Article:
THE RED TASSEL. By David Dodge. 241 pp. New York: Random House. $2.50.
   Al Colby's field is Latin America, and he knows it well. This particular adventure takes place in Bolivia, where the beautiful redheaded Pancha Porter hires Colby to do some investigating for her. Pancha has come from Chicago to find out why her lead and silver mine isn't producing as much as it used to. Together with Al, she ventures up to the mine to find out what's going on. There they run into all sorts of hazards, ranging from mountain fever to an evil Indian medicine man. Some of Pancha's llamas are stolen during the visit and there's a mystery about the orange tassels which they wear to mark their ownership. Murder follows. An intelligent mystery which is informative as well as good fast reading.
   New York Herald Tribune Book Review, vol. 27, no. 10 (Oct. 22, 1950), p. 27

ENTRY: "THE RED TASSEL," by David Dodge. [Random, $2.50]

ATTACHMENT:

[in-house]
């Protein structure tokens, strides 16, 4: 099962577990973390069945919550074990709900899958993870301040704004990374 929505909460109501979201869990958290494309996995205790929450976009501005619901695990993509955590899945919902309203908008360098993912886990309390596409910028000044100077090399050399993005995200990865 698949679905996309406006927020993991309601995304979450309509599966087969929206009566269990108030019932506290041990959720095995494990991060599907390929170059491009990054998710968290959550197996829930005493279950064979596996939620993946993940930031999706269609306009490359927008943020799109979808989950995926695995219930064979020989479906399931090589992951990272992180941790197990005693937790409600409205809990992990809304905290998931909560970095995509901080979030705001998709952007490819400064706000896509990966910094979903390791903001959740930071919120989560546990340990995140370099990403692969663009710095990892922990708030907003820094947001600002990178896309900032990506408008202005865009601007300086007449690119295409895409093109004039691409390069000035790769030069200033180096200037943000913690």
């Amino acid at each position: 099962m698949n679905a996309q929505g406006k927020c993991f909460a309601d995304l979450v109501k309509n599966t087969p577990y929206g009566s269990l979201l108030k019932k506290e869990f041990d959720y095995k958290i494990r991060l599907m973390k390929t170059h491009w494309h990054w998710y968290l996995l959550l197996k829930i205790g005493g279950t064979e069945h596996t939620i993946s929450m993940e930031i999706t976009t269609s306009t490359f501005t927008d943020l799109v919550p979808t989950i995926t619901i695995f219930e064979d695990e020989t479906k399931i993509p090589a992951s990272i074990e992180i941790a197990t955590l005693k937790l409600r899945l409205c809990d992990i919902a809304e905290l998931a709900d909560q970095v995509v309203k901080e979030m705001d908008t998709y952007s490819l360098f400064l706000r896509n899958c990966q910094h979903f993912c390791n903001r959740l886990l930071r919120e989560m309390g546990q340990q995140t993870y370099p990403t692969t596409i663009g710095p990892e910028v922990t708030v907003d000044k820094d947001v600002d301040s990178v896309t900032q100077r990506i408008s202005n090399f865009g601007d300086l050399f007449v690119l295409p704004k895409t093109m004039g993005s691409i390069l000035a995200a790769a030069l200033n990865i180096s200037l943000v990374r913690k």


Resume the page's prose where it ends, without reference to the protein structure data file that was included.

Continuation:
PERFORMANCE: When lovely but practical Pancha Porter arrived from Chicago in Bolivia to learn why accidents and thefts were depleting income on mine she inherited from her father, she hired Al Colby as trouble shooter, and Colby, hampered by a killing or two, made astonishing discoveries in probing ancient witch-doctor's feud.
PAYOFF: Sinister doings and creepy suspense in high-altitude Central [sic] American mining community.
   Chicago Sunday Tribune Magazine of Books (Oct. 15, 1950), p. 11
   (reviewed by Drexel Drake)

THE RED TASSEL. By David Dodge. (Random House; $2.50). There were strange doings at Miss Pancha Porter's mine in the Bolivian sierra. Maybe the witch-doctor caused them, but why should his curse wait 25 years to begin operating? What about the madwoman and the disappearing llamas? Real danger begins when the mine manager is stabbed in the back. These stories about Al Colby usually have new and remarkable backgrounds and surprise solutions; this is no exception, and is further enhanced by the lively Dodge style.